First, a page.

The metal screen 38 may be a wire mesh; alternatively, it could be expanded metal. The fabric sheet 36 may be applied over the open bottom of the extension strips 30, 32 and its opposite ends merely draped over the upper ends of the metal screen 39. Both the fabric sheet 36 and the metal screen 38 are releasably retained, in any suitable manner, such as by their own friction, to the bottom of the spacer core since they separate from the spacer core when the latter is removed from the mold, and remain embedded in the cast concrete.
The concrete poured into spaces 6 and 8 on opposite sides of core 10 between the core and the mold plates 2 and 4 preferably has a higher percentage of water than the normal concrete mix. This permits the concrete to obtain a better facing and to more completely fill the spaces between the mold plates and the spacer core. As will be described below, a substantial quantity of the water in the concrete mix passes through the metal screen 39 and the fabric sheet 36 into chamber 40 at the bottom of spacer core 10. A pipe 42 is attached by removable end pins 45 to the vertical mold plates 2, 4, and extends through slots 37, 38 into chamber 40 at the bottom of the spacer core. Drainpipe 42 is formed with openings 44 within chamber 40 to provide a passageway for the water accumulating within that chamber to flow out of that chamber through the pipe. Drainpipe 42, which is preferably of hard plastic material, also braces the mold plates during the pouring of the concrete into the spaces 6, 8 on opposite sides of the spacer core. This pipe remains embedded in the cast concrete, and therefore its end pins 43 are removed to permit the cast concrete to be removed from the mold. If desired, a plurality of such drainpipes may be provided, each received in aligned slots in the extension strips 30, 32.
Vertical pipe 24 disposed within the spacer core 10 extends into chamber 40 at the bottom of the core. As will be described below, pipe 24 serves to selectively vent chamber 34 to the atmosphere (when its cap 26 is removed). Vertical pipe 24 may also be used for applying hot air to the spacer core 10 in order to accelerate the drying of the concrete.
When casting a vertical wall between mold plates 2, 4, a plurality of cores 10 would be used in side-by-side relationship with a sinuously configured metal reinforcing rod 50 interposed between each pair of adjacent cores. This is more particularly illustrated in FIGS. 4a and 5a-5e, wherein it will be seen that the sinuously-configured metal rods 50 project past the opposite faces of the line of cores 10 so as to be embedded in the concrete poured into the spaces 6, 8 between the cores and the mold plates 2, 4. These rods 50 serve to join and reinforce the two sides of the hollow concrete wall after removal of the spacers from the mold.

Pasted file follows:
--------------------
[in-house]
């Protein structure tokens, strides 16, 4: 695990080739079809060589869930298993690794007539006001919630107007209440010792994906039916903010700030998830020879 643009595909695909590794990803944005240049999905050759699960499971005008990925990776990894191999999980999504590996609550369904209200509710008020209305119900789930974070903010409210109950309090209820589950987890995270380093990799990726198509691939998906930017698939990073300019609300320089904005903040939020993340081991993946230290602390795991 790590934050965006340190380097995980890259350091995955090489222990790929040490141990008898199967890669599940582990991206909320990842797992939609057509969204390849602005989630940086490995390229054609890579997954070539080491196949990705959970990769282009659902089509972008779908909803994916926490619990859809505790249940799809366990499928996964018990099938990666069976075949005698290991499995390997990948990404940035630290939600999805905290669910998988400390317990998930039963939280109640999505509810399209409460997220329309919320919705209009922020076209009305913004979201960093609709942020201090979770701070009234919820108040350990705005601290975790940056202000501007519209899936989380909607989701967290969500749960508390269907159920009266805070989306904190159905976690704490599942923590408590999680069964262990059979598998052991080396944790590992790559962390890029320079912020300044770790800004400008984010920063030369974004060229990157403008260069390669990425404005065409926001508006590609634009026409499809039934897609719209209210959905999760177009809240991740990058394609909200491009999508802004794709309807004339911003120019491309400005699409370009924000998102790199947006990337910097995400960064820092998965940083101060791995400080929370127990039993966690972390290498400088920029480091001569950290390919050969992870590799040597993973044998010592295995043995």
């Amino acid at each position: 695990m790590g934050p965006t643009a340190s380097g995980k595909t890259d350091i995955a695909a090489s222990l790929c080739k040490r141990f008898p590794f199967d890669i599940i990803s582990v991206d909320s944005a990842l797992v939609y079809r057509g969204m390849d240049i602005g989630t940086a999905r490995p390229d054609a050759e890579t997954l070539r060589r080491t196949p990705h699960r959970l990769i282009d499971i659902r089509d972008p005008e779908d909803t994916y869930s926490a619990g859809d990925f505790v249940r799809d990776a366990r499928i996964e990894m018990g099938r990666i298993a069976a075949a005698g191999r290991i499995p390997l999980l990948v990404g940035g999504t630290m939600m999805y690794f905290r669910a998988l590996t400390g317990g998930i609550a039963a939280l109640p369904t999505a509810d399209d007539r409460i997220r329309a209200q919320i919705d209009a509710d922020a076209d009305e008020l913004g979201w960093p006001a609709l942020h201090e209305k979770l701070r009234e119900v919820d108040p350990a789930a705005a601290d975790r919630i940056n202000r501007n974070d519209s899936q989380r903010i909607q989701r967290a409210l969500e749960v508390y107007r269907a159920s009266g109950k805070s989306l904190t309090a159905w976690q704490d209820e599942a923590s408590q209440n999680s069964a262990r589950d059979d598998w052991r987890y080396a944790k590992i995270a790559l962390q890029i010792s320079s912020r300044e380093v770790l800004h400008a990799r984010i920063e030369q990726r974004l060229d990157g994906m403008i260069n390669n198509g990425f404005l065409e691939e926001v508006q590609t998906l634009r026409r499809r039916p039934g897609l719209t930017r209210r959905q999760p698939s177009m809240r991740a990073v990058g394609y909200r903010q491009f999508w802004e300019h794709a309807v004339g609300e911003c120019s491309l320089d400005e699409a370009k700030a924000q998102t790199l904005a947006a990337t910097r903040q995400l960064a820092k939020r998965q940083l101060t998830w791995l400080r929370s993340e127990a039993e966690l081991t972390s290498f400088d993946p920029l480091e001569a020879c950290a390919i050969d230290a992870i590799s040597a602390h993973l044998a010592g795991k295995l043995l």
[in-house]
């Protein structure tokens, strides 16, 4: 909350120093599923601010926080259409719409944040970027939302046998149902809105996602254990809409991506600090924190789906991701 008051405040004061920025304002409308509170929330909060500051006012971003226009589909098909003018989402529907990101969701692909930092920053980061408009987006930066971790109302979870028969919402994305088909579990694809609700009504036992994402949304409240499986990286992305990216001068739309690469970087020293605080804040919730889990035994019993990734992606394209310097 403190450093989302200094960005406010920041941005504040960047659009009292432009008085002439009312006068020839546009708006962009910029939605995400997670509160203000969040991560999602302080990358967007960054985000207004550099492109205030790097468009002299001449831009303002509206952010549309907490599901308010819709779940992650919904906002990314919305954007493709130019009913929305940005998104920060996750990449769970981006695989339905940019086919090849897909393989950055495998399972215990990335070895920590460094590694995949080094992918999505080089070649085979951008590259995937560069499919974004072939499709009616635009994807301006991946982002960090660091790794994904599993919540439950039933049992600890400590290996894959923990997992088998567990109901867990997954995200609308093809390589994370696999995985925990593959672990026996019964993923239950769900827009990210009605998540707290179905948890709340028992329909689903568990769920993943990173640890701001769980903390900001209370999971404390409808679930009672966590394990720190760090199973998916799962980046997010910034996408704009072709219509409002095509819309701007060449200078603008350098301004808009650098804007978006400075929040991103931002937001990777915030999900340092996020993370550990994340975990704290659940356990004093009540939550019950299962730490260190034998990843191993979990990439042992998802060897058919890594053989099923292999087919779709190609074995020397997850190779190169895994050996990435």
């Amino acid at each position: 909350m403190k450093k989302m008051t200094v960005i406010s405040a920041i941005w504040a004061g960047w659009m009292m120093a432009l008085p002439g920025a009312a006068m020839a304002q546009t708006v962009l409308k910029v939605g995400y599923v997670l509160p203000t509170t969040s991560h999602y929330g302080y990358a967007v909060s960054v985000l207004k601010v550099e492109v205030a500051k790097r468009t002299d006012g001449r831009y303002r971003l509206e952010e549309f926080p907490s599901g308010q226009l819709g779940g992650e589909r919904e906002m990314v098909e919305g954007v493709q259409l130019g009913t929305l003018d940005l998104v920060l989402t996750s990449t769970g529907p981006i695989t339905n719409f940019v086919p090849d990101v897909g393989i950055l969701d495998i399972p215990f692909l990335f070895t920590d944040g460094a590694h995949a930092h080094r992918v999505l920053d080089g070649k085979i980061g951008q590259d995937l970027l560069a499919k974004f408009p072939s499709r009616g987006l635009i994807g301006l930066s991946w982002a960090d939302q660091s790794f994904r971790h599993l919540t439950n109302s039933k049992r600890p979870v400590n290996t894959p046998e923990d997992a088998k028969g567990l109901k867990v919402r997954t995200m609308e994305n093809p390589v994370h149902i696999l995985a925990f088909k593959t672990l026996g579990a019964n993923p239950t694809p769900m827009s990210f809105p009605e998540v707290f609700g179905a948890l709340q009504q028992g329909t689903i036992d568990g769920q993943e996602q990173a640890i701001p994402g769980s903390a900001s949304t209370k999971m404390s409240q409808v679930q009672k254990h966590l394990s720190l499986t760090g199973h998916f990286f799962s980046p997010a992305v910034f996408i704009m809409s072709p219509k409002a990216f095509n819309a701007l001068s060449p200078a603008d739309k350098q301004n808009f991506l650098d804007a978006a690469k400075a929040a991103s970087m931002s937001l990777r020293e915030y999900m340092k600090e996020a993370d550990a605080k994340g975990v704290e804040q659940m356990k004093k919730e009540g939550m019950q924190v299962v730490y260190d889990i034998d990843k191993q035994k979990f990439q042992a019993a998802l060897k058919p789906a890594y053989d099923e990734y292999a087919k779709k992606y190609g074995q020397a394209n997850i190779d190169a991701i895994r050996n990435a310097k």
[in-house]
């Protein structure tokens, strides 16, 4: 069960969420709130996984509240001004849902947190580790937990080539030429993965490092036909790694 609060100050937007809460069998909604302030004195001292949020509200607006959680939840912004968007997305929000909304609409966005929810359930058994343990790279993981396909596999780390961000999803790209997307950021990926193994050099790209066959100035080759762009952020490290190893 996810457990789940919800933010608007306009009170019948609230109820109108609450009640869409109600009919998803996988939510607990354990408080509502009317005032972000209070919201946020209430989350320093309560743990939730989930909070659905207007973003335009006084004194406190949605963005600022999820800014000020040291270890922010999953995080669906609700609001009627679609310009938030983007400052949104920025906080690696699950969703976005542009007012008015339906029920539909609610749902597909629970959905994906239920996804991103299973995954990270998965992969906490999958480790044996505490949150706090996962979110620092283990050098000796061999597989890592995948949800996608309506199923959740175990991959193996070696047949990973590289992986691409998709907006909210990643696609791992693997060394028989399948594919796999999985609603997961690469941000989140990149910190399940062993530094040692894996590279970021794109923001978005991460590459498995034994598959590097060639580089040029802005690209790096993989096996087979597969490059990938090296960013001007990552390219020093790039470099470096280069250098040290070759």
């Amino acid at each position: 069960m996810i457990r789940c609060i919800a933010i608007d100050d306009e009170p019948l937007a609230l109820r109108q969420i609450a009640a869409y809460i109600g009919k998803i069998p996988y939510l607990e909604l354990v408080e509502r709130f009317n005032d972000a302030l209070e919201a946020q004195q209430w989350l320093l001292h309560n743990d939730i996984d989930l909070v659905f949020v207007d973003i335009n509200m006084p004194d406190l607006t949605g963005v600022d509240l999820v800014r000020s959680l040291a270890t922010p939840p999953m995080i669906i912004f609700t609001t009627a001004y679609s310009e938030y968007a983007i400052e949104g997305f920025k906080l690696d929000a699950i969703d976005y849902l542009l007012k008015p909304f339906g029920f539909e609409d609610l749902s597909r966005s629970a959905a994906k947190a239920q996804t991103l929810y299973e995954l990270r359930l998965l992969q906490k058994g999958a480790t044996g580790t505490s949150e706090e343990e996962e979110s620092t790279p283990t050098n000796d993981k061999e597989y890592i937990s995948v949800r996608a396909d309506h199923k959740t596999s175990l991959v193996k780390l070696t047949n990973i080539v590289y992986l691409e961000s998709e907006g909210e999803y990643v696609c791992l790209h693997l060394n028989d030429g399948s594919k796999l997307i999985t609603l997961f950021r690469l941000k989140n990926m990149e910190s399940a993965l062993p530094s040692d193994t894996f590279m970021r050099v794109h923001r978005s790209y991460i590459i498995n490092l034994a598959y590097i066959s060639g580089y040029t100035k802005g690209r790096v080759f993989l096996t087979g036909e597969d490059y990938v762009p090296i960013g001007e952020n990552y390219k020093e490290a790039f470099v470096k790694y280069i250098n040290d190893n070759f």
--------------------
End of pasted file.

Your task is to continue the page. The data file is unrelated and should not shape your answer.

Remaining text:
Reference is now made to FIGS. 5a-5e, illustrating the various stages in the construction of a hollow concrete wall using the space cores 10 of FIGS. 1-4 and 4a;
FIG. 5a illustrates the first stage, wherein the spacer cores 10 have been introduced into the mold between the two vertical mold plates 2, 4, and spaced from those mold plates so as to provide the spaces 6, 8 to receive the cast concrete. The hollow wall is to be cast on top of an underlying wall 52. The inner side of the upper end of the wall to be cast is stepped below the outer side to provide a support for a floor or ceiling, as shown in FIG. 7. The width of the wall to be cast may be 2.5-3 m. The width of each spacer core 10 may be about 580 cm., so that six such spacer cores may be used in side-by-side relationship spaced from each other only by the thickness of the sinuous reinforcing rods 50; this permits the concrete to flow into these spaces and to embed the reinforcing rods 50 to produce an integrated hollow wall structure.
FIG. 5b illustrates the stage wherein the wet concrete has been cast in the spaces 6 and 8 between the spacer cores 10 and the vertical mold plates 2 and 4. The concrete is preferably cast with an excess of water as mentioned above, and is vibrated to facilitate settling of the water in the bottom of a mold. This water can seep through the metal screen 39 and the fabric sheet 36 at the bottom of the spacer cores 10 to enter chamber 40 via the open bottom of the cores and openings 37, 38 through the sides of the cores. Fabric layer 36 acts as a strainer to permit only the water to enter chamber 40, blocking the passage of solid particles.
After a predetermined time interval, approximately 2-40 minutes, preferably about 30 minutes, spacer cores 10 are lifted a predetermined distance, which may be 10-20 cm., preferably about 15 cm. This is the condition illustrated in FIG. 5c. The lifting of the spacer cores 10 is effected by any suitable means. During this lifting of the cores, the upper end of pipe 24 is closed by cap 26 so that a vacuum is created which draws more water from the concrete into the bottom chamber 40; this water is also strained by the fabric layer 36. As illustrated in FIG. 5c, the fabric layer 36 and metal screen 39 do not move upwardly with the spacer cores 10, but rather remain in their initial positions embedded in the concrete.